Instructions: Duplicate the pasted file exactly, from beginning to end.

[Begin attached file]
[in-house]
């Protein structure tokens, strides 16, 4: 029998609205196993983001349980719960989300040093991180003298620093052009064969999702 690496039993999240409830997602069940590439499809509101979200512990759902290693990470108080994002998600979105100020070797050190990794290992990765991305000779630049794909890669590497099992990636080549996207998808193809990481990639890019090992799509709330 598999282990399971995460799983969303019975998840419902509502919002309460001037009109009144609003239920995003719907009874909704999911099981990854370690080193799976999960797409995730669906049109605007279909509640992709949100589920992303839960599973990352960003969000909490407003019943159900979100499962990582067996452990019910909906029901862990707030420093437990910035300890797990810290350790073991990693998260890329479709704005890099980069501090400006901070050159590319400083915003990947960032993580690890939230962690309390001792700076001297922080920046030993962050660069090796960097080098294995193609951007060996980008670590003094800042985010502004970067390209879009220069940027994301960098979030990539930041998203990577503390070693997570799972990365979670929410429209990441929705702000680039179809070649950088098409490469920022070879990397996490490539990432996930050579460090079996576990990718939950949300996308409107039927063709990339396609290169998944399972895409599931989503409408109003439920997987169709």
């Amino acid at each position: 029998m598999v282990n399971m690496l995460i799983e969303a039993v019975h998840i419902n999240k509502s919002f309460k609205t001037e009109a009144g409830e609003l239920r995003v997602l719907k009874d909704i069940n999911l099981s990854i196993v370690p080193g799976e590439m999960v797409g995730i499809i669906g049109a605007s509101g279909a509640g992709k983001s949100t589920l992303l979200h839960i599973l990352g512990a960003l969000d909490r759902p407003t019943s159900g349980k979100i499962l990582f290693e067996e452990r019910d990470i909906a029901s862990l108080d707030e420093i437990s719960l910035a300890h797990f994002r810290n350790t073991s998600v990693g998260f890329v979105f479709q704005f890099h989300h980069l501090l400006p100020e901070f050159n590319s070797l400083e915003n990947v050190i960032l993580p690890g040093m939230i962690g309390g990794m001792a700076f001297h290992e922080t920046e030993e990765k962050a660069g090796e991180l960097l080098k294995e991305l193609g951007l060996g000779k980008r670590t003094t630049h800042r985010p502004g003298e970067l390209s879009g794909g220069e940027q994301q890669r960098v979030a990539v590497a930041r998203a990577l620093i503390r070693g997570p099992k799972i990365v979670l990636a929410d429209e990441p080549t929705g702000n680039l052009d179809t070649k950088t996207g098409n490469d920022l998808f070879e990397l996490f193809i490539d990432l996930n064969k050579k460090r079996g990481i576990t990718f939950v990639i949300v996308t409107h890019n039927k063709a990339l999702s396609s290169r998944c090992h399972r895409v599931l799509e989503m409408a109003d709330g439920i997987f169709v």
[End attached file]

[in-house]
């Protein structure tokens, strides 16, 4: 029998609205196993983001349980719960989300040093991180003298620093052009064969999702 690496039993999240409830997602069940590439499809509101979200512990759902290693990470108080994002998600979105100020070797050190990794290992990765991305000779630049794909890669590497099992990636080549996207998808193809990481990639890019090992799509709330 598999282990399971995460799983969303019975998840419902509502919002309460001037009109009144609003239920995003719907009874909704999911099981990854370690080193799976999960797409995730669906049109605007279909509640992709949100589920992303839960599973990352960003969000909490407003019943159900979100499962990582067996452990019910909906029901862990707030420093437990910035300890797990810290350790073991990693998260890329479709704005890099980069501090400006901070050159590319400083915003990947960032993580690890939230962690309390001792700076001297922080920046030993962050660069090796960097080098294995193609951007060996980008670590003094800042985010502004970067390209879009220069940027994301960098979030990539930041998203990577503390070693997570799972990365979670929410429209990441929705702000680039179809070649950088098409490469920022070879990397996490490539990432996930050579460090079996576990990718939950949300996308409107039927063709990339396609290169998944399972895409599931989503409408109003439920997987169709």
């Amino acid at each position: 029998m598999v282990n399971m690496l995460i799983e969303a039993v019975h998840i419902n999240k509502s919002f309460k609205t001037e009109a009144g409830e609003l239920r995003v997602l719907k009874d909704i069940n999911l099981s990854i196993v370690p080193g799976e590439m999960v797409g995730i499809i669906g049109a605007s509101g279909a509640g992709k983001s949100t589920l992303l979200h839960i599973l990352g512990a960003l969000d909490r759902p407003t019943s159900g349980k979100i499962l990582f290693e067996e452990r019910d990470i909906a029901s862990l108080d707030e420093i437990s719960l910035a300890h797990f994002r810290n350790t073991s998600v990693g998260f890329v979105f479709q704005f890099h989300h980069l501090l400006p100020e901070f050159n590319s070797l400083e915003n990947v050190i960032l993580p690890g040093m939230i962690g309390g990794m001792a700076f001297h290992e922080t920046e030993e990765k962050a660069g090796e991180l960097l080098k294995e991305l193609g951007l060996g000779k980008r670590t003094t630049h800042r985010p502004g003298e970067l390209s879009g794909g220069e940027q994301q890669r960098v979030a990539v590497a930041r998203a990577l620093i503390r070693g997570p099992k799972i990365v979670l990636a929410d429209e990441p080549t929705g702000n680039l052009d179809t070649k950088t996207g098409n490469d920022l998808f070879e990397l996490f193809i490539d990432l996930n064969k050579k460090r079996g990481i576990t990718f939950v990639i949300v996308t409107h890019n039927k063709a990339l999702s396609s290169r998944c090992h399972r895409v599931l799509e989503m409408a109003d709330g439920i997987f169709v």